NPR logo 'Runway' Contestant Learns: Women Don't Want To Be Pregnant Chickens


'Runway' Contestant Learns: Women Don't Want To Be Pregnant Chickens

The Project Runway judges weren't too impressed with Malvin Vien's chicken-egg look. Lifetime hide caption

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Last night's Project Runway challenge asked the designers to put together a maternity outfit for model-actress Rebecca Romijn — who was richly pregnant with twins she had in December of 2008, which gives you an idea of just how long ago this season was filmed.

Offerings ran the gamut from the expected draped jersey dresses that have been getting women through pregnancy forever, all the way to a tailored dress that absolutely, positively made the model's pillow-belly look like a bowling ball in a bag, just as not one but two people commented to the designer that it did. There were several very strange designs the judges did not love, including a chicken-inspired look, the aforementioned bowling ball, and a very badly designed pair of shorts.

Let's talk about the falling of the axe.

After the jump: The axe.

Contestant Malvin Vien decided that what pregnant women really want is to be swathed in egg metaphors, apparently on the assumption that the pregnant belly isn't adequate to communicate to the world, "I am fertile!"

When Tim Gunn came to visit Malvin, Malvin showed him a pair of jodhpurs that were to be worn under the knotted top he was creating. The pants were designed so as to extend past the woman's actual hips, making her look wider. Tim told Malvin that he wasn't sure pregnant women were so much looking for visual hip extenders, at which point Malvin said that it was more about the concept.

In other words, "It's not really about the person who's wearing it liking it. It's about me feeling like I have expressed myself." This is a fine attitude if you are making clothes you don't intend to sell to anyone, but Runway has often discussed the importance of making clothes people will actually want to wear, so this was a good indication that Malvin was doomed.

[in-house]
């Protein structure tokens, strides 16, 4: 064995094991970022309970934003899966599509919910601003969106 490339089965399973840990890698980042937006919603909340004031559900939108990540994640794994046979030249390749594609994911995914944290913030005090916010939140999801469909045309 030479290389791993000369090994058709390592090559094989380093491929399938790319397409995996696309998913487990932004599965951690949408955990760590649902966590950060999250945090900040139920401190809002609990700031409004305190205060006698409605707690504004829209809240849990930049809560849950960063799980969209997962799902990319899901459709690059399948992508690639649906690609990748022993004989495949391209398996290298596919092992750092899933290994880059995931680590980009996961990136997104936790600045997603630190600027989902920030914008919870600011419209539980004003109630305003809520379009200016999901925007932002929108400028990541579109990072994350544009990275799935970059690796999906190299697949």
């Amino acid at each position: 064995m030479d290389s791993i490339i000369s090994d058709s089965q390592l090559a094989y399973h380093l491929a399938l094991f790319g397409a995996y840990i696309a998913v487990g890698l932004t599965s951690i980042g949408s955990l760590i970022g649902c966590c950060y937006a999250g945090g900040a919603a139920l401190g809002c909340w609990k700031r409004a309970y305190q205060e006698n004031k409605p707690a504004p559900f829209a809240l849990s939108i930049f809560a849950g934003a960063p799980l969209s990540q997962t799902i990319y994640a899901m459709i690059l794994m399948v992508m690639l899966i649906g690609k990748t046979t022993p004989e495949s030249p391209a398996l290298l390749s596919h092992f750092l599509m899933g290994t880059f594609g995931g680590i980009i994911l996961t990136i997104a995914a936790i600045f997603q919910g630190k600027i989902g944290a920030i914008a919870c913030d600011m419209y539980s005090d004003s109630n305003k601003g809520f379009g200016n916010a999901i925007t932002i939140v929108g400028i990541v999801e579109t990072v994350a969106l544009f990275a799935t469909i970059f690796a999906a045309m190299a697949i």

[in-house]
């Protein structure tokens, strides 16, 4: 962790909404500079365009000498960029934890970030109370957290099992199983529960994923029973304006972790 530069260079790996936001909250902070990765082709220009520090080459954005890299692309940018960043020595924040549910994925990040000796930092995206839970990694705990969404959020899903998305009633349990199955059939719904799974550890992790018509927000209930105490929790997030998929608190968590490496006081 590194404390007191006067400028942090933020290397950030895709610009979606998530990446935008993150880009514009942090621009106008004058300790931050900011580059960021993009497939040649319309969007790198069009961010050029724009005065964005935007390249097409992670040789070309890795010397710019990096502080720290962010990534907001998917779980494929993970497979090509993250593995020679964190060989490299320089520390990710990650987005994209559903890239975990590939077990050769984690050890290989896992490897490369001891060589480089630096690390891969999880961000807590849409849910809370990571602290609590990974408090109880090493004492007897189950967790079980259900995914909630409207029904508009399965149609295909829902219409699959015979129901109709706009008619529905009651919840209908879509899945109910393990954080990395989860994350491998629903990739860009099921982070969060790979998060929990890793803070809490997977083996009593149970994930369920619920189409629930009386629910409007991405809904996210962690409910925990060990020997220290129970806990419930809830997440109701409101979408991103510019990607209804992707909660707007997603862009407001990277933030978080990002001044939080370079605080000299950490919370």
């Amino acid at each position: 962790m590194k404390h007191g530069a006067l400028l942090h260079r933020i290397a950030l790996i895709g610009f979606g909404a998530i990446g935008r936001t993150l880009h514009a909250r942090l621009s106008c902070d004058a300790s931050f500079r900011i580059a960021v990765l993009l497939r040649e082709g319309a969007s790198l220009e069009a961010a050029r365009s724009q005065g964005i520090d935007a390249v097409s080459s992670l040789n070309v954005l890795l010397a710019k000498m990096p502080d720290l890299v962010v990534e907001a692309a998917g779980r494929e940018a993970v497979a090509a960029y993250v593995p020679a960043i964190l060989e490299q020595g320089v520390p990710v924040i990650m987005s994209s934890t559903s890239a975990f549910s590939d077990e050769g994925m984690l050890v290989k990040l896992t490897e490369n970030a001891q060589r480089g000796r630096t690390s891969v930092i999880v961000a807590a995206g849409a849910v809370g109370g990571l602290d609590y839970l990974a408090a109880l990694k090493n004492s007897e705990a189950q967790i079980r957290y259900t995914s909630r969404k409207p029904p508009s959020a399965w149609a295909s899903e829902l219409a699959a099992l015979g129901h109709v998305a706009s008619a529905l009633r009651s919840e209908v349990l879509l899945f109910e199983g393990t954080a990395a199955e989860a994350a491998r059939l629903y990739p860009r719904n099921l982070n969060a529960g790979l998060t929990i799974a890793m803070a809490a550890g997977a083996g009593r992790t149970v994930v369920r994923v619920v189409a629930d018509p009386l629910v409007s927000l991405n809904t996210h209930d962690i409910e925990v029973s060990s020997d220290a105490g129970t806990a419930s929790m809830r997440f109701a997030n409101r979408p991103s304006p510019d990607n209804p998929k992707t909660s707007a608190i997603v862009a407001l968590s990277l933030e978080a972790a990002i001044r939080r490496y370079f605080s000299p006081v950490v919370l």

And indeed he was. Other than the feathers, it's not entirely clear how this outfit was supposed to signify an egg in the first place, given that chickens do not actually carry their eggs around in slings. (As far as I know. I admit I was not raised on a farm.) Malvin believed the egg looked "cocooned," like something precious, but it looked more ... bandaged, to me. It looked like an injured egg being taken to a field hospital in the Civil War.

Unsurprisingly, Malvin was sent home, at which point he announced to the other contestants that he was just "too conceptual for America." Of course, America did not vote, and two of the four judges — Romijn and Heidi Klum — either were or had recently been pregnant, and they both disliked the look. So it's not necessarily about being "too conceptual for America" as much as "making clothes for pregnant women that pregnant women think look terrible."

On his way out, Malvin stressed that this had only made him realize how strong he really was as, among other things, "a philosopher." (Malvin is 23 years old, incidentally.) Philosophically speaking, his look may have done something for him, but unfortunately, on this show, clothes are for wearing. And he may find that the percentage of pregnant women who want to look like chickens is not as great as his philosophy was prepared to posit.